Buying is too risky? Maybe selling is better? 

If this is the case you might say - why not to take the other side of the trade? Why not to use the accelerating theta and sell those options? Or maybe be less risky and sell a credit spread? A credit spread is when you sell an option and buy another option which is further from the underlying price to hedge the risk. 

Many options "gurus" ride the wave of the weekly options trading and describe selling of weekly options as a cash machine. They say that "It brings money into my clients account weekly. Every Sunday my clients access their accounts and see + + +.” They advise selling weekly credit spreads and present it as a "a safe option strategy because we’re combining an option purchase with an option sale resulting with a credit into your account". 

This short term option trading strategy can work very well... until it doesn't.

Imagine for example someone selling a 206/205 put credit spread on Thursday June 23, 2016 with SPY around $210.80. That seems like a pretty safe trade, isn't it? After all, we have just one day, what could possibly go wrong? The options will probably expire worthless and the clients will see more cash in their account by Sunday. Well, after the market close, news about Brexit took traders by surprise. The next day SPY opened below $204 and the credit spread has lost almost 100%. So much for the "safe strategy".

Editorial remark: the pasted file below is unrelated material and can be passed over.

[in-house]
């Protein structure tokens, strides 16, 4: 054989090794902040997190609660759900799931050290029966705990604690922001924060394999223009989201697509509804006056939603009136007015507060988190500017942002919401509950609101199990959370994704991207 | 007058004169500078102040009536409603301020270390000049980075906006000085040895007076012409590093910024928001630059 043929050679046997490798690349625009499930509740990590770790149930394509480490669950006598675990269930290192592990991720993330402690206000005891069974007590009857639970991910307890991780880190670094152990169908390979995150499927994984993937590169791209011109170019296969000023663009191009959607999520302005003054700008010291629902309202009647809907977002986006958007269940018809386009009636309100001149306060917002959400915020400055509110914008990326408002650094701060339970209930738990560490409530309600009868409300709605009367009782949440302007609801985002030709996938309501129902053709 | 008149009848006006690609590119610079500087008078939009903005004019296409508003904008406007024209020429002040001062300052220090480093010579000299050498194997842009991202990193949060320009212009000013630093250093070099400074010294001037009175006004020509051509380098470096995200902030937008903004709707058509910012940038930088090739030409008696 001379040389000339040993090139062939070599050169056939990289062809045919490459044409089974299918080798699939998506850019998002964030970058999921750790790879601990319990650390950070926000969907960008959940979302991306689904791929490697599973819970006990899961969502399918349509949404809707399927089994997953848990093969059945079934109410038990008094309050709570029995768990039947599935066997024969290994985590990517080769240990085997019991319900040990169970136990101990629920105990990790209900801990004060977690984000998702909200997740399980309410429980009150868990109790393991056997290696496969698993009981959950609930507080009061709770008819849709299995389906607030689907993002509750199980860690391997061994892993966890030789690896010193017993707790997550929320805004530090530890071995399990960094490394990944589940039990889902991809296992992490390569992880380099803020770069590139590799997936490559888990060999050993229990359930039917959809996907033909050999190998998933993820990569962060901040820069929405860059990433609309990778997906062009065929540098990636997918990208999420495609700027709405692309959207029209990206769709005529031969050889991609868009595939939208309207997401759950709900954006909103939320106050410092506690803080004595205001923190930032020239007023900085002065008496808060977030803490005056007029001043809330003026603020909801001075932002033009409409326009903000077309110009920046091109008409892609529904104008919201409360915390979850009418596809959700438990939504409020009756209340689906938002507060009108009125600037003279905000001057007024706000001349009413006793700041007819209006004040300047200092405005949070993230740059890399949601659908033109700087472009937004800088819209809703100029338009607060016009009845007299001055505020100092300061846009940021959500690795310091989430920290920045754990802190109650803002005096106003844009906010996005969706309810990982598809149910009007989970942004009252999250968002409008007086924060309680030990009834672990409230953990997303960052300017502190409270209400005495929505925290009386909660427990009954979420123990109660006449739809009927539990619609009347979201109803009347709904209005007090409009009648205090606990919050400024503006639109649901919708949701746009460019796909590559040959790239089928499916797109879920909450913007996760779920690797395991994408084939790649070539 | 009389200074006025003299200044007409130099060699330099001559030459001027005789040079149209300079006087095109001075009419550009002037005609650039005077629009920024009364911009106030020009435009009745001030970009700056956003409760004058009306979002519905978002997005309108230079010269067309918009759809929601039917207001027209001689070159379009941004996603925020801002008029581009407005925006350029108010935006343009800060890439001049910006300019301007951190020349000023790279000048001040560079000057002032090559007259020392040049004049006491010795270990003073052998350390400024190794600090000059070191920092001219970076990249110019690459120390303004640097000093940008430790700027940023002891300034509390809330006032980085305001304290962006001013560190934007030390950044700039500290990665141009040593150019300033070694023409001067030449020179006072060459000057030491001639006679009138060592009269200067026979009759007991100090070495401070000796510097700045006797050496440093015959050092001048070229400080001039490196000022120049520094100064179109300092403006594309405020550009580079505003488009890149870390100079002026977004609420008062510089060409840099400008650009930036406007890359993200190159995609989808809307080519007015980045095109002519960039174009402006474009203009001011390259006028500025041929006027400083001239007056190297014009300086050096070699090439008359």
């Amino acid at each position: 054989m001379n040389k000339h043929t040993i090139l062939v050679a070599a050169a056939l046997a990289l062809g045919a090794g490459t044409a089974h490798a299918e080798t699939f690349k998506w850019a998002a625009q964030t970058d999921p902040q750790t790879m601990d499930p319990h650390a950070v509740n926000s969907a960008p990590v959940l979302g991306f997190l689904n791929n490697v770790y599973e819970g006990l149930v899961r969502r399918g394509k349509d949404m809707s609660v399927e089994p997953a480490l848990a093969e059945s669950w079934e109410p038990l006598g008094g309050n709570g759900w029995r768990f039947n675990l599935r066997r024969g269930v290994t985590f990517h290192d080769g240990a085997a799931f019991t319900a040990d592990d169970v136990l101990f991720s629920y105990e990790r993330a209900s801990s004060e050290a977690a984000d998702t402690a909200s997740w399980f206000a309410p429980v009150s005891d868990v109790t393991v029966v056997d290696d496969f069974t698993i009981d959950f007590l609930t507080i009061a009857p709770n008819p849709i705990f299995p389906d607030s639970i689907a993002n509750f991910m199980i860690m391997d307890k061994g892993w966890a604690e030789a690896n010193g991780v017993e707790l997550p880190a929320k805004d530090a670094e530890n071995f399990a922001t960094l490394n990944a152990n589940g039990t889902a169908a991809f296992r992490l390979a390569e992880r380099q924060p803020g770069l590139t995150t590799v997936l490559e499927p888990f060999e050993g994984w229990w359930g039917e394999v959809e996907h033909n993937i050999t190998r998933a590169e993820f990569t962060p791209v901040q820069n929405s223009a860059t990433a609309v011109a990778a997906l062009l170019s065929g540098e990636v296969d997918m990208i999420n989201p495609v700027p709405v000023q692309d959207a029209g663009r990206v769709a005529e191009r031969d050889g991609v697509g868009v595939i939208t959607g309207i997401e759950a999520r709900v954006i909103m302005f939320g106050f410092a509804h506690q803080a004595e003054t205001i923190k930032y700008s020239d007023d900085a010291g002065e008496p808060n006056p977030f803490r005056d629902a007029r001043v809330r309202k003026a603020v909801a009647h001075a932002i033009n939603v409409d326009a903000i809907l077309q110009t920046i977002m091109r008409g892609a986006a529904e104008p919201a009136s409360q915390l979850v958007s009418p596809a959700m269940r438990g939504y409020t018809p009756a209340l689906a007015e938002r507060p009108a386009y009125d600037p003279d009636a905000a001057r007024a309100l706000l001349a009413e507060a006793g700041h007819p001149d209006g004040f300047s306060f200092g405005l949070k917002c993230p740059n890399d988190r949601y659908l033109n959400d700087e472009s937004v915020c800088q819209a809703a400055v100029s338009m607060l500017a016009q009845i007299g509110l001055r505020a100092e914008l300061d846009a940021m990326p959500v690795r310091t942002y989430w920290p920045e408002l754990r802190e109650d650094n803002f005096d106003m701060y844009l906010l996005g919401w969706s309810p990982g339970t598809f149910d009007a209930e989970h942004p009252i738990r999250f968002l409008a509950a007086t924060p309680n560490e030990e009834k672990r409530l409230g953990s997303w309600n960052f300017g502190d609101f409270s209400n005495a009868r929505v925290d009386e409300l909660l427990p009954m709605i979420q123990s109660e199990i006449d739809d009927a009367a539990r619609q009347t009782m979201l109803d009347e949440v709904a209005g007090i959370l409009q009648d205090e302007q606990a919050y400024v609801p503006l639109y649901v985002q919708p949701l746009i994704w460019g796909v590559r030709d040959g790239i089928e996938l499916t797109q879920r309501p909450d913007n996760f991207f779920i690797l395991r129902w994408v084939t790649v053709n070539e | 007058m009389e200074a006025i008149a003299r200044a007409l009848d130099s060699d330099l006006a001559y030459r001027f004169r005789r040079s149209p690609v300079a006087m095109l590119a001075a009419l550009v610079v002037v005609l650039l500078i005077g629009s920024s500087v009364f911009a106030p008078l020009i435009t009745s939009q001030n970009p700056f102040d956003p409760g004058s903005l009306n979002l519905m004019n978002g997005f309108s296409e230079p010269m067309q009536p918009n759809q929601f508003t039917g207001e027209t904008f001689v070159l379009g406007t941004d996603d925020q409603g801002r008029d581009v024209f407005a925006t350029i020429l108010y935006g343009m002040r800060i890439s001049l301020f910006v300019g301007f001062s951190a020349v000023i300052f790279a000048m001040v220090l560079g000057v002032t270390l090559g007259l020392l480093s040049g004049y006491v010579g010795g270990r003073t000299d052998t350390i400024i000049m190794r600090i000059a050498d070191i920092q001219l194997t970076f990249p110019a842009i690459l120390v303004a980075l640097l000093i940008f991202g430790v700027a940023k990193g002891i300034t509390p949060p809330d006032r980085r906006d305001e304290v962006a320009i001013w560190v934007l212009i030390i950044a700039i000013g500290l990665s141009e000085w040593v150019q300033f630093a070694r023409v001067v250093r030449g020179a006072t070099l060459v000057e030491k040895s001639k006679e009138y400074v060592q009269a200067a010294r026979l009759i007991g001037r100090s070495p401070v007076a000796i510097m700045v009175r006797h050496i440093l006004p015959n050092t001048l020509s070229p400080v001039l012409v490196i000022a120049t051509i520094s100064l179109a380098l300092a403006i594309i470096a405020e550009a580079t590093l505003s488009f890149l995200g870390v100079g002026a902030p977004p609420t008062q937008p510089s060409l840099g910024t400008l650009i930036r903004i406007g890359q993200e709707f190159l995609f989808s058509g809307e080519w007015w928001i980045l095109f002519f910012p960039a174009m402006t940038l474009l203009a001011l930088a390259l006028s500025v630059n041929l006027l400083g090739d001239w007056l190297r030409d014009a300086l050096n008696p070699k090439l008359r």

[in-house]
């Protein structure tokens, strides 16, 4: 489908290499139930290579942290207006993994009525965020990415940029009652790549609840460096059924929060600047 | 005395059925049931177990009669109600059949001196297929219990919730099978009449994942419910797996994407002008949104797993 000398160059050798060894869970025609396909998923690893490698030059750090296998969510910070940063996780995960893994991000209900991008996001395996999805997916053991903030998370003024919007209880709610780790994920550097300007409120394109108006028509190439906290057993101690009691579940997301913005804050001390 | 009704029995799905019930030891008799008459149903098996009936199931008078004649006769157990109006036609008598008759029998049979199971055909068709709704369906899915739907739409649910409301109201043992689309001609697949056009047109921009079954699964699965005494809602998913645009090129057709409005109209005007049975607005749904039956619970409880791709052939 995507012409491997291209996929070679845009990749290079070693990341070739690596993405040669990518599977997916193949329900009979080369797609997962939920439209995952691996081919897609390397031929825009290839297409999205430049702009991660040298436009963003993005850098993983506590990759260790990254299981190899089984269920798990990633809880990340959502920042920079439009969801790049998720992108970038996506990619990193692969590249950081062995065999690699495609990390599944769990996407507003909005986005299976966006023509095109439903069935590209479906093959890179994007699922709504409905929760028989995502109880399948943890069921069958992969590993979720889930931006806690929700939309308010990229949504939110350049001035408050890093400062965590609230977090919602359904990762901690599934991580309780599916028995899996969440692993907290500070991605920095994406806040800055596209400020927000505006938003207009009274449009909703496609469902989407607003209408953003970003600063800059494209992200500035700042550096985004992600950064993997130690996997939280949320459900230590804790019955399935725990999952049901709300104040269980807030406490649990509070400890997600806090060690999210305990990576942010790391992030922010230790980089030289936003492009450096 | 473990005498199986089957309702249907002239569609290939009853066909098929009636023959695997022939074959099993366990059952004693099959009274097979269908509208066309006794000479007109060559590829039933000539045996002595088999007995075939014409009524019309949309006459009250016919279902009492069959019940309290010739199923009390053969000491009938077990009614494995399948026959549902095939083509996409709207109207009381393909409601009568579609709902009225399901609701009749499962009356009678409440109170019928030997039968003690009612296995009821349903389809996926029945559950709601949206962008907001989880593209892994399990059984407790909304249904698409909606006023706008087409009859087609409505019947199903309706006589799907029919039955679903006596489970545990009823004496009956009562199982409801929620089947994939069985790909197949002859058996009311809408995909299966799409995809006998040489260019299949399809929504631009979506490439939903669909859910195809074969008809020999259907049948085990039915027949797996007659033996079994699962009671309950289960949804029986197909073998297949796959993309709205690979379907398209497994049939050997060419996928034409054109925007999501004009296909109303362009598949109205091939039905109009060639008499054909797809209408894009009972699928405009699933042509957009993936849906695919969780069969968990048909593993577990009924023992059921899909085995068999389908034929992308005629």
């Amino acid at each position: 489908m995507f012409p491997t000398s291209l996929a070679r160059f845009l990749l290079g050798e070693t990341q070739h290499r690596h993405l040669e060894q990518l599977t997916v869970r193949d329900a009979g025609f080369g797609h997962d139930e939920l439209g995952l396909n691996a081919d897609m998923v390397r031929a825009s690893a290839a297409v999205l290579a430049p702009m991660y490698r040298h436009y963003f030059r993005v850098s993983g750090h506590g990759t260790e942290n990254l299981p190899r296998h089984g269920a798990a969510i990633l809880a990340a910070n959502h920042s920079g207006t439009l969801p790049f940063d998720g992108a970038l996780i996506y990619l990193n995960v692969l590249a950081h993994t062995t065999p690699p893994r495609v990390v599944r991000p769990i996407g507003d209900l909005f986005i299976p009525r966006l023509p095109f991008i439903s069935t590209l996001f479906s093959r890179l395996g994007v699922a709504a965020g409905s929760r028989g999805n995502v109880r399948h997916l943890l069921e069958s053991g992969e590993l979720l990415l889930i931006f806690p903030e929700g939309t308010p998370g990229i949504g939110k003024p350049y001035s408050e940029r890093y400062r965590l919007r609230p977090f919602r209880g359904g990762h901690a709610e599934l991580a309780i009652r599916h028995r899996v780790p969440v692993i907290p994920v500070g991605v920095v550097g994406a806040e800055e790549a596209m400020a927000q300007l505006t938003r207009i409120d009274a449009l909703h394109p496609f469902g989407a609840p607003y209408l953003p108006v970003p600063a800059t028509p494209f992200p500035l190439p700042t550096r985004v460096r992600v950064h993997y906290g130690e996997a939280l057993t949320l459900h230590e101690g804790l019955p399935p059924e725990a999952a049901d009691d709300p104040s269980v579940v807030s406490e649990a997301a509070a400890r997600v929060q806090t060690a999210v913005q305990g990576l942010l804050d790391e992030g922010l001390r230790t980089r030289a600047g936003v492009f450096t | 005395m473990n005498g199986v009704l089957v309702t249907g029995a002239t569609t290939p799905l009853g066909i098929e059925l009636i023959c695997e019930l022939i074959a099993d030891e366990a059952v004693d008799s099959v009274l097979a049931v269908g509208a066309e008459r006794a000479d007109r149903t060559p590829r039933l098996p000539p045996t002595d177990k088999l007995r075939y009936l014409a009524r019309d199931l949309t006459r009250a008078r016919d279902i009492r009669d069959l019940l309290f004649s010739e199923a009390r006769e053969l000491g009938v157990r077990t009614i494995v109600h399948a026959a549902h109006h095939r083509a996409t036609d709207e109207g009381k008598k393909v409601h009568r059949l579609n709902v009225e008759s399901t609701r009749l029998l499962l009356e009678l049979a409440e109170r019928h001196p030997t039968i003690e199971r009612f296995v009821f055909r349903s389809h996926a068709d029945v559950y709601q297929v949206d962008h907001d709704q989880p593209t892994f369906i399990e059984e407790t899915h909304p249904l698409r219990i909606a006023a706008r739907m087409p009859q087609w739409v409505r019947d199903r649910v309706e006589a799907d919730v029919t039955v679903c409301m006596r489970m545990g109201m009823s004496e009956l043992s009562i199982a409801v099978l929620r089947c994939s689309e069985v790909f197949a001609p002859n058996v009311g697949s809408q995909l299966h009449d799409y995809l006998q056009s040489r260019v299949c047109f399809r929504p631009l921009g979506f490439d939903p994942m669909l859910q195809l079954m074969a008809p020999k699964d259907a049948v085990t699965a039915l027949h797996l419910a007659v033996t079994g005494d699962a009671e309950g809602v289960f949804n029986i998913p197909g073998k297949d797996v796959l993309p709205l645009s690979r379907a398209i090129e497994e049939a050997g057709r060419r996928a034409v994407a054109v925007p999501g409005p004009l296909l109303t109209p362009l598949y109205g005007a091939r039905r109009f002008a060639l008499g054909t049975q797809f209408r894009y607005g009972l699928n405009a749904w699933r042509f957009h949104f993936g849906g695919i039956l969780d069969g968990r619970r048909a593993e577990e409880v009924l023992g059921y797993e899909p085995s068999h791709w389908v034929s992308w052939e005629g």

Of course this example of weekly options trading risks is a bit extreme, but you get the idea. Those are very aggressive trades that can go against you very quickly.